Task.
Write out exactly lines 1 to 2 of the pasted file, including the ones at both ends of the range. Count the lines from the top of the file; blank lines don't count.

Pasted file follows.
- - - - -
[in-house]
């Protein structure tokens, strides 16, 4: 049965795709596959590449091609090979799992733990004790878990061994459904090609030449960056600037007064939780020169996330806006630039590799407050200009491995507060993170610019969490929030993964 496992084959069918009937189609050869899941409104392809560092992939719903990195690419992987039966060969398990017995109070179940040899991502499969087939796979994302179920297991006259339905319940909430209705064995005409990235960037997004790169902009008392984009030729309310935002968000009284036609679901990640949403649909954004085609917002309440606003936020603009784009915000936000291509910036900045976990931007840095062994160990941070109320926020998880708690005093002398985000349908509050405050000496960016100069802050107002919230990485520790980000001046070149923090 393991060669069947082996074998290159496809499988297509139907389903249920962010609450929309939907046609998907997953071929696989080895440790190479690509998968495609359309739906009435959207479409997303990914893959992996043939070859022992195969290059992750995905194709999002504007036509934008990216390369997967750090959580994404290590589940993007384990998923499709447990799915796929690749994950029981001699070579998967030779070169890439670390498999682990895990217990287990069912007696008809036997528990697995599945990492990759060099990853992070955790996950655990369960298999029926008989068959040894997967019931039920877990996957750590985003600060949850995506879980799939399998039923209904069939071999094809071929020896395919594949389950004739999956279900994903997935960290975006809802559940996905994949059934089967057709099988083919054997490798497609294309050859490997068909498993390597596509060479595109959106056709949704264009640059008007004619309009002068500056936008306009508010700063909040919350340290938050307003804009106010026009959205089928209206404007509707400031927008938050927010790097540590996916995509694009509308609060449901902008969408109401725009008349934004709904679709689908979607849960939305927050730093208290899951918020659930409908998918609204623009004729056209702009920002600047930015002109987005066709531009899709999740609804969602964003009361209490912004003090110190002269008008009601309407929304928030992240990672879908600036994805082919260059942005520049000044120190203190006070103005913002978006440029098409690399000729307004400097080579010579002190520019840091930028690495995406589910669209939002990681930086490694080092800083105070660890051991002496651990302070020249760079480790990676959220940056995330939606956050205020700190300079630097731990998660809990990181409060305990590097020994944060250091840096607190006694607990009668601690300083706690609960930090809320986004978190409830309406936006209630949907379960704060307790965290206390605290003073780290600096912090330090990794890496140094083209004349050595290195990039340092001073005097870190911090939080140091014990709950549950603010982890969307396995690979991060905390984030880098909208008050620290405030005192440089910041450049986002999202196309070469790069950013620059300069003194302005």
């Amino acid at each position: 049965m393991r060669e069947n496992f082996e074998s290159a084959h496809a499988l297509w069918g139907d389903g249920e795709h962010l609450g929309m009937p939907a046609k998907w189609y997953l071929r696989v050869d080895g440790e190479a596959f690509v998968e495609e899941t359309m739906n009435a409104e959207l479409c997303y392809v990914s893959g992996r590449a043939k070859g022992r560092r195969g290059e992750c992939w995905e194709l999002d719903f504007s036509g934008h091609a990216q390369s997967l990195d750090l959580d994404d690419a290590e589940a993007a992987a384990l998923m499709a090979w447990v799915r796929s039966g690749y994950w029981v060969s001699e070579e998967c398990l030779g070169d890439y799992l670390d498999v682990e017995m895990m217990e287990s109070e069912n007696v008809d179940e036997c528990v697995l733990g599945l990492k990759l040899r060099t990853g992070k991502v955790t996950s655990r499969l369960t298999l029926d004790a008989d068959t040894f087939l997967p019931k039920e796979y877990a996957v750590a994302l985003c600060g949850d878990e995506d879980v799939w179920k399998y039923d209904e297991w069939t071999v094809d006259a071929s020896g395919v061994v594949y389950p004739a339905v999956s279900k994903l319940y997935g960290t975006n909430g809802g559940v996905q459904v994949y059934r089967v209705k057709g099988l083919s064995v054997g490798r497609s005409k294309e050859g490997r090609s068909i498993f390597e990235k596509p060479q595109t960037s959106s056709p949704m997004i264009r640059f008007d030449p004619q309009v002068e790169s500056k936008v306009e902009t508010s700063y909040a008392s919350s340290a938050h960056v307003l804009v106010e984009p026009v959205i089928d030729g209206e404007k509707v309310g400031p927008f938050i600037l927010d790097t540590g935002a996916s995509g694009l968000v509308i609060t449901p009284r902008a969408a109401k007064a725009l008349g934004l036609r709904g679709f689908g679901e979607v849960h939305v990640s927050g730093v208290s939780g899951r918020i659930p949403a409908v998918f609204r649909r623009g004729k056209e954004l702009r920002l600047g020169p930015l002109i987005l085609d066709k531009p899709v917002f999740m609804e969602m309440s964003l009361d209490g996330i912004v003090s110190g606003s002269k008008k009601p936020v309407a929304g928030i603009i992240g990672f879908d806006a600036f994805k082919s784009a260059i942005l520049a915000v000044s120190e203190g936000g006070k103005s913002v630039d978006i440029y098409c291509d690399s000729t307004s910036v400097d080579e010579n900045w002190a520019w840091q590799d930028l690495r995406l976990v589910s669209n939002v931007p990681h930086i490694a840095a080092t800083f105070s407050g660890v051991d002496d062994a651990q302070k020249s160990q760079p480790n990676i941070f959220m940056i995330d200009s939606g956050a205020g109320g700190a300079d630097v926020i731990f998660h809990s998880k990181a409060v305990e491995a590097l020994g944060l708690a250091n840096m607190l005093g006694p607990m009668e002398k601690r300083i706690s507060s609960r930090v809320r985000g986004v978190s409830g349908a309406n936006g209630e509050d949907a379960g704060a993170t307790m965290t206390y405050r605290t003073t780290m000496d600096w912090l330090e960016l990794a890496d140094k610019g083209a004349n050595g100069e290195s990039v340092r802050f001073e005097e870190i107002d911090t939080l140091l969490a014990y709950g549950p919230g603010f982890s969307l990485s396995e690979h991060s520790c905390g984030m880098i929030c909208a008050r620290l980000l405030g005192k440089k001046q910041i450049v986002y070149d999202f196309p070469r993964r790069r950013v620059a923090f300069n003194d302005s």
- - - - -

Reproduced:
[in-house]
């Protein structure tokens, strides 16, 4: 049965795709596959590449091609090979799992733990004790878990061994459904090609030449960056600037007064939780020169996330806006630039590799407050200009491995507060993170610019969490929030993964 496992084959069918009937189609050869899941409104392809560092992939719903990195690419992987039966060969398990017995109070179940040899991502499969087939796979994302179920297991006259339905319940909430209705064995005409990235960037997004790169902009008392984009030729309310935002968000009284036609679901990640949403649909954004085609917002309440606003936020603009784009915000936000291509910036900045976990931007840095062994160990941070109320926020998880708690005093002398985000349908509050405050000496960016100069802050107002919230990485520790980000001046070149923090 393991060669069947082996074998290159496809499988297509139907389903249920962010609450929309939907046609998907997953071929696989080895440790190479690509998968495609359309739906009435959207479409997303990914893959992996043939070859022992195969290059992750995905194709999002504007036509934008990216390369997967750090959580994404290590589940993007384990998923499709447990799915796929690749994950029981001699070579998967030779070169890439670390498999682990895990217990287990069912007696008809036997528990697995599945990492990759060099990853992070955790996950655990369960298999029926008989068959040894997967019931039920877990996957750590985003600060949850995506879980799939399998039923209904069939071999094809071929020896395919594949389950004739999956279900994903997935960290975006809802559940996905994949059934089967057709099988083919054997490798497609294309050859490997068909498993390597596509060479595109959106056709949704264009640059008007004619309009002068500056936008306009508010700063909040919350340290938050307003804009106010026009959205089928209206404007509707400031927008938050927010790097540590996916995509694009509308609060449901902008969408109401725009008349934004709904679709689908979607849960939305927050730093208290899951918020659930409908998918609204623009004729056209702009920002600047930015002109987005066709531009899709999740609804969602964003009361209490912004003090110190002269008008009601309407929304928030992240990672879908600036994805082919260059942005520049000044120190203190006070103005913002978006440029098409690399000729307004400097080579010579002190520019840091930028690495995406589910669209939002990681930086490694080092800083105070660890051991002496651990302070020249760079480790990676959220940056995330939606956050205020700190300079630097731990998660809990990181409060305990590097020994944060250091840096607190006694607990009668601690300083706690609960930090809320986004978190409830309406936006209630949907379960704060307790965290206390605290003073780290600096912090330090990794890496140094083209004349050595290195990039340092001073005097870190911090939080140091014990709950549950603010982890969307396995690979991060905390984030880098909208008050620290405030005192440089910041450049986002999202196309070469790069950013620059300069003194302005």